In the last article on magic and the movies, I wrote about how magic and magicians have been portrayed in the cinema. But there were so many flicks I wanted to mention, I had to write this “sequel” so you could have an opportunity to check out these movies too and tell me what you think. So turn down the lights, grab the popcorn and lets go!
JUDEX (1963): I find this French crime flick from the 60s fascinating for many reasons. It’s a stylishly shot, moody black-and-white film directed by the great Georges Franju. While the plot is a standard crime revenge potboiler, the visuals are out of this world. The opening scene – a costume ball where the guests are wearing the heads of animals – will burn into your memory. And even though the main character is not a magician, he is played by one: the incomparable Channing Pollock. Pollock was a famous cabaret performer and actor, and in this part he portrays a mysterious crime fighter. You actually get to see him perform some magic, and his looks, charm and elegance really add to the overall story.
(Note: before he passed away in 2006, I got to meet Mr. Pollock at the Magic Castle. He was as magnetic and mesmerizing in person as he was on the silver screen.)
A still from the film JUDEX.
THE ESCAPE ARTIST (1982): Okay, I’ll admit a special attachment to this movie because it was filmed in Cleveland, Ohio where I grew up. Still, this story of a young boy magician (who becomes embroiled with the machinations of a corrupt mayor and must struggle for what’s right) has a certain charm to it that’s –- pardon me – inescapable. This is the directorial debut of the wonderful cinematographer Caleb Deschanel, so need I tell you, the film is gorgeous to look at. The magic consultant was Ricky Jay, magic historian and master of sleight-of-hand. A nice Saturday night date movie.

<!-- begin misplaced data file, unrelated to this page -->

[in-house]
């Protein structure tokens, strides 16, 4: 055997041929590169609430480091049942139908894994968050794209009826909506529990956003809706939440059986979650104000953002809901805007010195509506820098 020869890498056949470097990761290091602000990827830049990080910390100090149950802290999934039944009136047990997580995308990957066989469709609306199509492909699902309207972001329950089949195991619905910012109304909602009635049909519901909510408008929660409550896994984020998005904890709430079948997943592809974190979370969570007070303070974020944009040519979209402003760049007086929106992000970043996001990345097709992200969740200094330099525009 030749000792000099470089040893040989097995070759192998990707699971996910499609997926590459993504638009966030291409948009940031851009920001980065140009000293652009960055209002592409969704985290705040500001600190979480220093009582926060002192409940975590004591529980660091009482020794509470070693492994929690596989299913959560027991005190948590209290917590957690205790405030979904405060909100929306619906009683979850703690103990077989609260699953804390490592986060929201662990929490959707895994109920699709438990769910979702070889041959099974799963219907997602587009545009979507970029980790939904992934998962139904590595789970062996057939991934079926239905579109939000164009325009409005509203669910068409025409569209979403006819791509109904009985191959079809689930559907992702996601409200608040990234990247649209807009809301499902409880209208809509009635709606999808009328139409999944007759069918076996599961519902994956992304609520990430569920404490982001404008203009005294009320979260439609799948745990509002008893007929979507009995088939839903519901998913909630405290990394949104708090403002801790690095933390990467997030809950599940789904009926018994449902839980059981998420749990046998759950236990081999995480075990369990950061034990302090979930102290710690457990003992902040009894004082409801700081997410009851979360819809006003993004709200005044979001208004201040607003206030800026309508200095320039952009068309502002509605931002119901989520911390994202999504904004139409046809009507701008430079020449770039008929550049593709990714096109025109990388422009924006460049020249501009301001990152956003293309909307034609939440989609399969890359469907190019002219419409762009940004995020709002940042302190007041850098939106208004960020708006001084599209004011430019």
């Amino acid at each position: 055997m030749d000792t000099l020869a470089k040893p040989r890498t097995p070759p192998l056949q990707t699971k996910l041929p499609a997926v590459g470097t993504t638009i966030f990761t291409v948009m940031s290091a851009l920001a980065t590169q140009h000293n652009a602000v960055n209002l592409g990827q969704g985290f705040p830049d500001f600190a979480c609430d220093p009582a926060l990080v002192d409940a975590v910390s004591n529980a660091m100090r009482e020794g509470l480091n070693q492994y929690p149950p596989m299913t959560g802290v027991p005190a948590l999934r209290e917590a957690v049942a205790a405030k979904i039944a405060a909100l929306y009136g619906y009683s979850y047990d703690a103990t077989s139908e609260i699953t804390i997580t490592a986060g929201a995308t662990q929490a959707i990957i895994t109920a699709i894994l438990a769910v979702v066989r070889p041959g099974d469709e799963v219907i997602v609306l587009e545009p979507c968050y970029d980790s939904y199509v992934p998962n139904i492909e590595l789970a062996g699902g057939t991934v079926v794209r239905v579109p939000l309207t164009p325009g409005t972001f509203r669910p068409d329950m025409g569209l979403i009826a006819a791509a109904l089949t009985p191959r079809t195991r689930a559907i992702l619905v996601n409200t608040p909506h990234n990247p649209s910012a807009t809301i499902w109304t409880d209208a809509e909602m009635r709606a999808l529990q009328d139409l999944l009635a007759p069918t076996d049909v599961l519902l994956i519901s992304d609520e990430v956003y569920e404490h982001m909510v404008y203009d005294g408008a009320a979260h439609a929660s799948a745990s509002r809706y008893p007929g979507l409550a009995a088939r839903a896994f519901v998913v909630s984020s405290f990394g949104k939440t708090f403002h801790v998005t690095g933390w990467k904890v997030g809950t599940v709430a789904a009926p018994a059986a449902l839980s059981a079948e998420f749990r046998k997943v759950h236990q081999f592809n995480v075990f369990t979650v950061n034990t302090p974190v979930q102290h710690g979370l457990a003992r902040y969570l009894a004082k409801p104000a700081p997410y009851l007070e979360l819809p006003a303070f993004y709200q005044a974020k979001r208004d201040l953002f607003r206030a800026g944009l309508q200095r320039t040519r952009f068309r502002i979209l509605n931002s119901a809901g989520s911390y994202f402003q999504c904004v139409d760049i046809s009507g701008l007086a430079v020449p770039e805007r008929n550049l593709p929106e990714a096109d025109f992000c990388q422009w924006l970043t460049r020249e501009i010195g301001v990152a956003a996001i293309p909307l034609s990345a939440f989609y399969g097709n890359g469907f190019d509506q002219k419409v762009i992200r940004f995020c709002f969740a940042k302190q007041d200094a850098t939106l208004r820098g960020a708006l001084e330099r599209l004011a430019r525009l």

Caleb Deschanel, director of THE ESCAPE ARTIST.
HUGO (2011): This is truly a magical film, and for so many reasons. Directed by Martin Scorsese and originally released in 3-D, it tells the tale of an orphan in 1930s Paris who lives in the walls of a train station, and is trying to solve a mystery concerning his late father. The film is also about the eternal magic of cinema, and one of the main characters is Georges Méliès, a real-life magician who became a filmmaker and is one of the forefathers of special effects in movies. Méliès was around for the birth of cinema in 1895, and a year later was creating and projecting his own films.
A still from Méliès’ most famous film: A TRIP TO THE MOON.
Like THE ILLUSIONIST (2006) – a film I mentioned in my earlier writing – HUGO truly captures the feeling of the time, and there is an essence of magic that permeates the entire experience. This is a must–see… check it out.
Whew! I’m out of space, but there’s STILL more movies I want to write about! How about you? Drop me a line and let me know about any films with magic that you love — or hate — and why. I’d be very curious to hear, and maybe you’ll help me discover a cinema experience I haven’t seen!